► Will you also be the race director of the New York Vendée-Les Sables d’Olonne, which will start on May 29, 2024?
In the contract signed with Saem, yes, I am also the race director for that event. This will also be one of my priorities in the coming weeks, since the first objective is to write the notice of race, then we will have to go quickly to New York to see the installations, check the moorings, the crew areas… That is all the first big chapter.
► Having Jacques Caraës in your team is reassuring?
Yes, it’s obvious that it’s a guarantee of some sense of security to have good, solid, experienced people like Jaco around you for such a position. But really at the end of the day this is just a small change internally in our organization, insofar as Jacques remains on the team, but that is also the case for Claire Renou and Pierre Hays, with whom we have been collaborating for more than five years. Our partnership with Jacques works well, we have the same values, with people, but also we have our ways we work and they are complementary. And we also have Yann (Eliès) by our side, who is bound to bring a lot on board because of his racing experience.
“Potentially 42 candidates”
► Today there are 28 candidates who have finalized their application, the deadline for submission is October 2, 2023, how many candidates do you imagine there being in another six months?
Potentially, I can imagine a little more than 40, around 42, now. Historically, we have always been a little below the maximum number [40 on this edition], there is still a lot of water to flow under the bridge between now and then. It can be complicated for some, but I can’t say today about the exact number we will have in July 2024 [after the New York Vendée-Les Sables d’Olonne, the last qualifying race, editor’s note].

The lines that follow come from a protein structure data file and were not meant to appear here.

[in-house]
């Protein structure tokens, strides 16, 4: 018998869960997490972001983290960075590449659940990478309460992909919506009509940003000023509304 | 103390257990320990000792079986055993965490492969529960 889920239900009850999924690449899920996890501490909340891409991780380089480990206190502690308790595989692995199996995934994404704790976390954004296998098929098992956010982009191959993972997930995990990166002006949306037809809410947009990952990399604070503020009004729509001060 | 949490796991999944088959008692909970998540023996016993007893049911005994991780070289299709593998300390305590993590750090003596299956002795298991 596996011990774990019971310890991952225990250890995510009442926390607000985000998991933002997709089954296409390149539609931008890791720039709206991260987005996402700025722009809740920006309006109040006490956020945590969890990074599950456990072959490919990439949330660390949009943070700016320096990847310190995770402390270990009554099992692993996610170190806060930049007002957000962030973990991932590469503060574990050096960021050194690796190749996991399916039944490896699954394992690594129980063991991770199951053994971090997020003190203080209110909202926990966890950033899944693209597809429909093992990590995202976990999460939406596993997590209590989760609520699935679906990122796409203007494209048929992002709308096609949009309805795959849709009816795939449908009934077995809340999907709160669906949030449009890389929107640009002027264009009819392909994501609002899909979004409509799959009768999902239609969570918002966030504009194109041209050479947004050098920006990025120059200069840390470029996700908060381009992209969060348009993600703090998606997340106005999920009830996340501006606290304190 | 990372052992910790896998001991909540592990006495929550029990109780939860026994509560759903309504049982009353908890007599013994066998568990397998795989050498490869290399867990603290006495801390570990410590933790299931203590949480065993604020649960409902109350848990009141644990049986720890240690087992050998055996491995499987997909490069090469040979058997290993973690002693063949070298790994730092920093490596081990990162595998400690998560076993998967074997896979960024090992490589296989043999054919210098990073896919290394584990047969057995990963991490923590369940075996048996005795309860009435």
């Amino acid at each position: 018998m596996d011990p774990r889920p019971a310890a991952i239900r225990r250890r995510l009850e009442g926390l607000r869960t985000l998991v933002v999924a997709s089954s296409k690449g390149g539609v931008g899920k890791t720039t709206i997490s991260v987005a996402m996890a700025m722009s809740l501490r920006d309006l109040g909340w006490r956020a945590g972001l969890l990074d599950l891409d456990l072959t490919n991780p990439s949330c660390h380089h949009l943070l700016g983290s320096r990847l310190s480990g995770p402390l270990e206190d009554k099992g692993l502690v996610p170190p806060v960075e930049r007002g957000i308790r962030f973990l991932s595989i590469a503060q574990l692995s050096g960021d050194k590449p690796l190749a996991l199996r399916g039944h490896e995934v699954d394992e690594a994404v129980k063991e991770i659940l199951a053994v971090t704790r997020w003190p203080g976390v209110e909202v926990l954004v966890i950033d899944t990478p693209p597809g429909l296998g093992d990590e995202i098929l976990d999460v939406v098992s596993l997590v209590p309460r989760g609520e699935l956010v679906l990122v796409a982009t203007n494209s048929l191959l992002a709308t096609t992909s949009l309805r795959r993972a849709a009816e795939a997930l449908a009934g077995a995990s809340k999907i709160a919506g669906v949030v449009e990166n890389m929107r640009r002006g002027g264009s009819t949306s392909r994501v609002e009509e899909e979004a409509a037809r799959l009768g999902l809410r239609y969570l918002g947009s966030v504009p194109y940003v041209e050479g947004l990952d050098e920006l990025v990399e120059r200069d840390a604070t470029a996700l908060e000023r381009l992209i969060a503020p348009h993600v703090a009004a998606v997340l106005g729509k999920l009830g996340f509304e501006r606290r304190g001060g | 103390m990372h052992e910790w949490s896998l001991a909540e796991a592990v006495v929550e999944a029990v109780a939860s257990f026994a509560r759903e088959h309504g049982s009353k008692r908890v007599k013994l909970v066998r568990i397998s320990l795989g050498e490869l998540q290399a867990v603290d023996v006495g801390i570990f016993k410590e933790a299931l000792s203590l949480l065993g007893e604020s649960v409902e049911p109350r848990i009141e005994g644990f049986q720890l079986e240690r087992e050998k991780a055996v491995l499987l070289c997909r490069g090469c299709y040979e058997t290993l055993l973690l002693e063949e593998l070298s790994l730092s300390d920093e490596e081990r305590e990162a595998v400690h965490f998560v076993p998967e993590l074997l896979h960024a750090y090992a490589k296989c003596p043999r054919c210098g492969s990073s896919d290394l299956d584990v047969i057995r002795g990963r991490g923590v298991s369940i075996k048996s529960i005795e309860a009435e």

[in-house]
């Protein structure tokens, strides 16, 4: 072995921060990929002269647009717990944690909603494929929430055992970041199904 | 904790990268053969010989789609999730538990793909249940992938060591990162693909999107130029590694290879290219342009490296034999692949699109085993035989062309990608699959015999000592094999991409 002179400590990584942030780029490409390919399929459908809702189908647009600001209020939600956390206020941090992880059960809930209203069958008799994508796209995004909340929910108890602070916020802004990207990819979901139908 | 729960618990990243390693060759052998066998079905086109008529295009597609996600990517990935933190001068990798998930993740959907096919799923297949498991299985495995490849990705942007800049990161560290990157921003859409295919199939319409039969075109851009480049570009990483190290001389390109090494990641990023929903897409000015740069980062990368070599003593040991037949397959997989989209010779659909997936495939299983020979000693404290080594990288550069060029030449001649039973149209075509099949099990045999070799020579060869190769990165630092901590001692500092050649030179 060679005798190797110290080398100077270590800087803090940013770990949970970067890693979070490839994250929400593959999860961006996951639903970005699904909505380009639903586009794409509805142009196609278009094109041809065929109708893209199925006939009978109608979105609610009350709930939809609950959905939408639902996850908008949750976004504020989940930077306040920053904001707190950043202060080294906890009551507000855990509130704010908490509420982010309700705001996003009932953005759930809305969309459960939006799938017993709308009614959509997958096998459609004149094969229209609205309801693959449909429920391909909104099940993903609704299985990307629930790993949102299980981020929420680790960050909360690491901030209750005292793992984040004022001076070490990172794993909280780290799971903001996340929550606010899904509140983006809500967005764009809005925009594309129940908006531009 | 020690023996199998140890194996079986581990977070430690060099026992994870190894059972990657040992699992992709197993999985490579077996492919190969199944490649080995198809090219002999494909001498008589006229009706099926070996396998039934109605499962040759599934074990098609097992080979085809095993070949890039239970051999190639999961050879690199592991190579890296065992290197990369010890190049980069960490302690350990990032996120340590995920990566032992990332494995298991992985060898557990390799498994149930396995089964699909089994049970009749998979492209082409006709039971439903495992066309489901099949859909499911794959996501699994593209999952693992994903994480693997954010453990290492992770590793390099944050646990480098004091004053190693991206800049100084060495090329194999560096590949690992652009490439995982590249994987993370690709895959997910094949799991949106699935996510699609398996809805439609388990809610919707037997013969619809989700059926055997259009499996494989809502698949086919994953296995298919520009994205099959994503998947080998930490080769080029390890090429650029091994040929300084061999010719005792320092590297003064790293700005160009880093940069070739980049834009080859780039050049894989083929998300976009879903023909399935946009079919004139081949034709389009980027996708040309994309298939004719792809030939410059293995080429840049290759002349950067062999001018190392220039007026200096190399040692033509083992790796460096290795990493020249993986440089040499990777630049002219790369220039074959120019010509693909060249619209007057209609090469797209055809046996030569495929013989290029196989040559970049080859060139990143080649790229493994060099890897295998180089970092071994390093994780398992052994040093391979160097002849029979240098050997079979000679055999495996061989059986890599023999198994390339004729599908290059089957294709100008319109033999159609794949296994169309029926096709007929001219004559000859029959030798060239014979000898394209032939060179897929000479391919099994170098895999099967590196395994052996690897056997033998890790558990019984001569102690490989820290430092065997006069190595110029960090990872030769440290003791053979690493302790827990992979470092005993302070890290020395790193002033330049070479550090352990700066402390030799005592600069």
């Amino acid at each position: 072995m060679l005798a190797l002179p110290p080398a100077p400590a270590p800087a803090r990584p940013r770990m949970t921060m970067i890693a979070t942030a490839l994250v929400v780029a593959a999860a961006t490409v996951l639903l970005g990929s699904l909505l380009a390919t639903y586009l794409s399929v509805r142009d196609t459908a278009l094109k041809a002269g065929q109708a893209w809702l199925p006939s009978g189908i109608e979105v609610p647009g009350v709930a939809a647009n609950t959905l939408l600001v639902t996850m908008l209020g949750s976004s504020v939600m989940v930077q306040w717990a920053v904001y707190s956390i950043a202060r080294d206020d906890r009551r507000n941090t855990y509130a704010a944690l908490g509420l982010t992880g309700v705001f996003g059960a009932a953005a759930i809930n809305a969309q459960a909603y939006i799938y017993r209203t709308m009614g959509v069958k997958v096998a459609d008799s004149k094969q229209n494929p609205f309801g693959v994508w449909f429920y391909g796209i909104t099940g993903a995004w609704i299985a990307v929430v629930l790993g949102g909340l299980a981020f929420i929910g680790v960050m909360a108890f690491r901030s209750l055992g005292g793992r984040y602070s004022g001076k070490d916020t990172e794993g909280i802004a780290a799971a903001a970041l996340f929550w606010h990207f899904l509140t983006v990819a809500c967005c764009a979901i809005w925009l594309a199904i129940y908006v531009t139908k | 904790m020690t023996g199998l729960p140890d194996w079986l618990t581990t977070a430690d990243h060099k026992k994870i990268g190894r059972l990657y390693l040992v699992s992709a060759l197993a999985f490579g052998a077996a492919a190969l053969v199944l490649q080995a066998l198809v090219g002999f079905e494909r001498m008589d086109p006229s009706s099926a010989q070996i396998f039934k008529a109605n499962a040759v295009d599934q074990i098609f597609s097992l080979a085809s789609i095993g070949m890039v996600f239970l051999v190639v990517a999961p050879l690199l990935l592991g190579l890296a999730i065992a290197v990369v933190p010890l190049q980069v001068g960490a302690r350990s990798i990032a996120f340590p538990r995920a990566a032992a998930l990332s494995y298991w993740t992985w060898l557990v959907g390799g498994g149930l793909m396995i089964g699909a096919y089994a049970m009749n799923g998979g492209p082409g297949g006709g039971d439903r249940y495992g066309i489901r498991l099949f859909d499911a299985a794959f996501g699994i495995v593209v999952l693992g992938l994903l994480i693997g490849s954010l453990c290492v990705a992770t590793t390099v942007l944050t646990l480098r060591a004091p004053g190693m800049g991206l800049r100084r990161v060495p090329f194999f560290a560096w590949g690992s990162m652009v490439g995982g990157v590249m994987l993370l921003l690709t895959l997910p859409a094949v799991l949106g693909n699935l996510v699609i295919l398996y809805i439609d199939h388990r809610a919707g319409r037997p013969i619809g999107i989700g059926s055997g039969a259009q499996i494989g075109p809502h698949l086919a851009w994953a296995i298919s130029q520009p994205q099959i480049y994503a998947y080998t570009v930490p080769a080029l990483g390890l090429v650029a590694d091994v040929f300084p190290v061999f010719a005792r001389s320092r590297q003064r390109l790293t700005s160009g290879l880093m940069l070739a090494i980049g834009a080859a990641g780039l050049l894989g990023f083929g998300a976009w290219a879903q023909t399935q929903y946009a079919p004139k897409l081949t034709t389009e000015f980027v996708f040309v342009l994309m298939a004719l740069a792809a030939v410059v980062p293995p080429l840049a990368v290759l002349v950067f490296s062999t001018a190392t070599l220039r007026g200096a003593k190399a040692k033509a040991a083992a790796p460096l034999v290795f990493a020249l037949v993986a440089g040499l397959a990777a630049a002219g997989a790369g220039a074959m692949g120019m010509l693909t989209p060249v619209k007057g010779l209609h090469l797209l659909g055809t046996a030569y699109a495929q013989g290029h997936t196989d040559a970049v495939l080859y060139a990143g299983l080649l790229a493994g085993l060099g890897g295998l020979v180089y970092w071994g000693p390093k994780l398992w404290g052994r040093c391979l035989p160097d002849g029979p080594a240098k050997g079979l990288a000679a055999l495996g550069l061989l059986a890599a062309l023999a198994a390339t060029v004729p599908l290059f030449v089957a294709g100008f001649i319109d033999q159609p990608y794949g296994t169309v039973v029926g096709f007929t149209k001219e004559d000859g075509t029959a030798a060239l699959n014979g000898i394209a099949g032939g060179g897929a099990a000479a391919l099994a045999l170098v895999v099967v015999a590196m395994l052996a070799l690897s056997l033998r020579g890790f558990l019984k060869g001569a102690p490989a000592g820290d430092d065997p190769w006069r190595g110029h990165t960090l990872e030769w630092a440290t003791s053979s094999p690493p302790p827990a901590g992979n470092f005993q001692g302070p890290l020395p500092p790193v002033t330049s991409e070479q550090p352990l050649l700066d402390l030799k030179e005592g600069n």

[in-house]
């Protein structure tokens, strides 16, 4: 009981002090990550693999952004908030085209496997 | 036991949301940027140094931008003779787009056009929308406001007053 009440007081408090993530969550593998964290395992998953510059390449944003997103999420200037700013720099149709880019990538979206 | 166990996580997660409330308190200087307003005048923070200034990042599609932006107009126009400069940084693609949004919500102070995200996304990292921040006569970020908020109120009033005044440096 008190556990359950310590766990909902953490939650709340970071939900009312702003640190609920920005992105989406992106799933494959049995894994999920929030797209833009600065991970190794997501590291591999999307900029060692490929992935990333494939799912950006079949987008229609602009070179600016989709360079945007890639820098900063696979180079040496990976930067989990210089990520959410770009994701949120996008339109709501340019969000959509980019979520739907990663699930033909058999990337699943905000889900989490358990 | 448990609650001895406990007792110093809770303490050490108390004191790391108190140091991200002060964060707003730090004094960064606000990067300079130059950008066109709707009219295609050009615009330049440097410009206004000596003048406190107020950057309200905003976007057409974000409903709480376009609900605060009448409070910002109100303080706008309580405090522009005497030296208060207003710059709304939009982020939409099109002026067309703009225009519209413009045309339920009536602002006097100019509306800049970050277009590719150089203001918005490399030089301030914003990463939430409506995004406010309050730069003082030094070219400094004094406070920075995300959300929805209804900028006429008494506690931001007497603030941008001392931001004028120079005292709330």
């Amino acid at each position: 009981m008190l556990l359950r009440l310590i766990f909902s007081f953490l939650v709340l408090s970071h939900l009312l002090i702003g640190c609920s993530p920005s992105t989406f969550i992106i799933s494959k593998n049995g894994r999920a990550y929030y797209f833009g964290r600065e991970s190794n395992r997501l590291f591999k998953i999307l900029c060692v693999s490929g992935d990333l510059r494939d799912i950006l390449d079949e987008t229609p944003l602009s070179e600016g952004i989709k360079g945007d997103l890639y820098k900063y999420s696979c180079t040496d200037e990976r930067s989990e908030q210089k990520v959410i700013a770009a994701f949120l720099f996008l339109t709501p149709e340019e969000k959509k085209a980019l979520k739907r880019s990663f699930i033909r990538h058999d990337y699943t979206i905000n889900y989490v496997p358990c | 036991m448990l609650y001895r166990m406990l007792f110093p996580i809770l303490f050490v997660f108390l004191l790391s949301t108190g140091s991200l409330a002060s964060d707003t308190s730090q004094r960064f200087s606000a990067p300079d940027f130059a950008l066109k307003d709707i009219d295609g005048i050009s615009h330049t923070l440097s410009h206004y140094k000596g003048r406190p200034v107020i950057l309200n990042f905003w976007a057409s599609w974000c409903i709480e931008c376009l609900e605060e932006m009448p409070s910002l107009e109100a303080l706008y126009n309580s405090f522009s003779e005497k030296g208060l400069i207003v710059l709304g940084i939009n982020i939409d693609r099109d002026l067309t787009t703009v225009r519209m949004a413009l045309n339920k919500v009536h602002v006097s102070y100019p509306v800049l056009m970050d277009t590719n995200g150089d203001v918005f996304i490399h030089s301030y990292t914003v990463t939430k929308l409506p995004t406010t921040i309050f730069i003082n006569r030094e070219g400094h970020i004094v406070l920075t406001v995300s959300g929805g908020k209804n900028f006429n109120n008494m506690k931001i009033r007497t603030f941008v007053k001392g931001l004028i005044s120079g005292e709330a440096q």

► There is a lot of dock talk at the moment about the possible wild card available to Saem Vendée which they could give, if necessary, to Clarisse Crémer if she can’t be selected via the race for miles, are you going to have a say on this subject?
No, not at all, I mainly take care of the sailors, I update myself on the project from now on, but all these arrangements are the responsibility of Saem. The president (Alain LeBoeuf) has expressed his point of view several times on this subject, I don’t get involved.
► You are moving into a position that can encounter a lot of pressure, between racers, partners, the class, organizer, does that worry you?
It’s true that for me, it’s going to be a bit new, even if I was close to and saw how things went with Jacques when he was on the front line. But I think that because of the strength of our group, we will keep a certain autonomy to enforce sporting fairness, so for the moment, perhaps out of ignorance, that does not scare me!
► What is your view of The Ocean Race which is being contested at the moment, with a stage in the Southern Oceans during which the new boats seem to be doing rather well?
It’s very encouraging. They’re having a few problems nonetheless, some minor technical problems, but it’s also because, as the boats are crewed, they are pushed quite hard, as we can see with some mind-blowing speeds. I don’t want to prejudge the end of the stage, but if they all finish in Itajai [only Guyot Environnement-Team Europe has given up, editor’s note], the test in the Deep South will have been successful with these Imocas put on the water this year or in 2022. So we can see that the technical choices are quite positive in terms of the performance of the boats. For us also in race management, it’s a good rehearsal ahead of the Vendée Globe, it allows us to see the processes for everything related to weather files, ice areas, the various contacts, we return to subjects that we had left aside after the last edition, so at all levels, this Ocean Race in the Imocas for the first time is very rich.
Photo: Jean-Marie Liot / Alea